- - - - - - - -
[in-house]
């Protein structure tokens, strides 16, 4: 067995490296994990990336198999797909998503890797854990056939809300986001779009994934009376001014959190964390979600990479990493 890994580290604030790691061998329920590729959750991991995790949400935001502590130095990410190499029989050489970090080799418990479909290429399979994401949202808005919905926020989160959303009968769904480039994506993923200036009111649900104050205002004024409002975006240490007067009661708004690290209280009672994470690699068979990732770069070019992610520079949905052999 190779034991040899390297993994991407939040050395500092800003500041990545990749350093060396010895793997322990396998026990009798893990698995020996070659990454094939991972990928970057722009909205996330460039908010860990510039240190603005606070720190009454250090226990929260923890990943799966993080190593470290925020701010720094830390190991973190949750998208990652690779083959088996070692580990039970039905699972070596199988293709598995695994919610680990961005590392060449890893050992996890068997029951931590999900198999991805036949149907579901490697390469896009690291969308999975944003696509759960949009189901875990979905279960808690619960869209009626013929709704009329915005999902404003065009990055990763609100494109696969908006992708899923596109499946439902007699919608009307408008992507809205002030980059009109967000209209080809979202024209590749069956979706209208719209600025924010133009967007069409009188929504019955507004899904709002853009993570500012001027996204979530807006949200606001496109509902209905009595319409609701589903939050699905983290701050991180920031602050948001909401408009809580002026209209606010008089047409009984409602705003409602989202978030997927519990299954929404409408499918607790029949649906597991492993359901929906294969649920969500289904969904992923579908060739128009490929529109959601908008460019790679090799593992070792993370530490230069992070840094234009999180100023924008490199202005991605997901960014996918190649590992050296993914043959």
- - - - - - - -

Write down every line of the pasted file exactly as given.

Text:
[in-house]
């Protein structure tokens, strides 16, 4: 067995490296994990990336198999797909998503890797854990056939809300986001779009994934009376001014959190964390979600990479990493 890994580290604030790691061998329920590729959750991991995790949400935001502590130095990410190499029989050489970090080799418990479909290429399979994401949202808005919905926020989160959303009968769904480039994506993923200036009111649900104050205002004024409002975006240490007067009661708004690290209280009672994470690699068979990732770069070019992610520079949905052999 190779034991040899390297993994991407939040050395500092800003500041990545990749350093060396010895793997322990396998026990009798893990698995020996070659990454094939991972990928970057722009909205996330460039908010860990510039240190603005606070720190009454250090226990929260923890990943799966993080190593470290925020701010720094830390190991973190949750998208990652690779083959088996070692580990039970039905699972070596199988293709598995695994919610680990961005590392060449890893050992996890068997029951931590999900198999991805036949149907579901490697390469896009690291969308999975944003696509759960949009189901875990979905279960808690619960869209009626013929709704009329915005999902404003065009990055990763609100494109696969908006992708899923596109499946439902007699919608009307408008992507809205002030980059009109967000209209080809979202024209590749069956979706209208719209600025924010133009967007069409009188929504019955507004899904709002853009993570500012001027996204979530807006949200606001496109509902209905009595319409609701589903939050699905983290701050991180920031602050948001909401408009809580002026209209606010008089047409009984409602705003409602989202978030997927519990299954929404409408499918607790029949649906597991492993359901929906294969649920969500289904969904992923579908060739128009490929529109959601908008460019790679090799593992070792993370530490230069992070840094234009999180100023924008490199202005991605997901960014996918190649590992050296993914043959």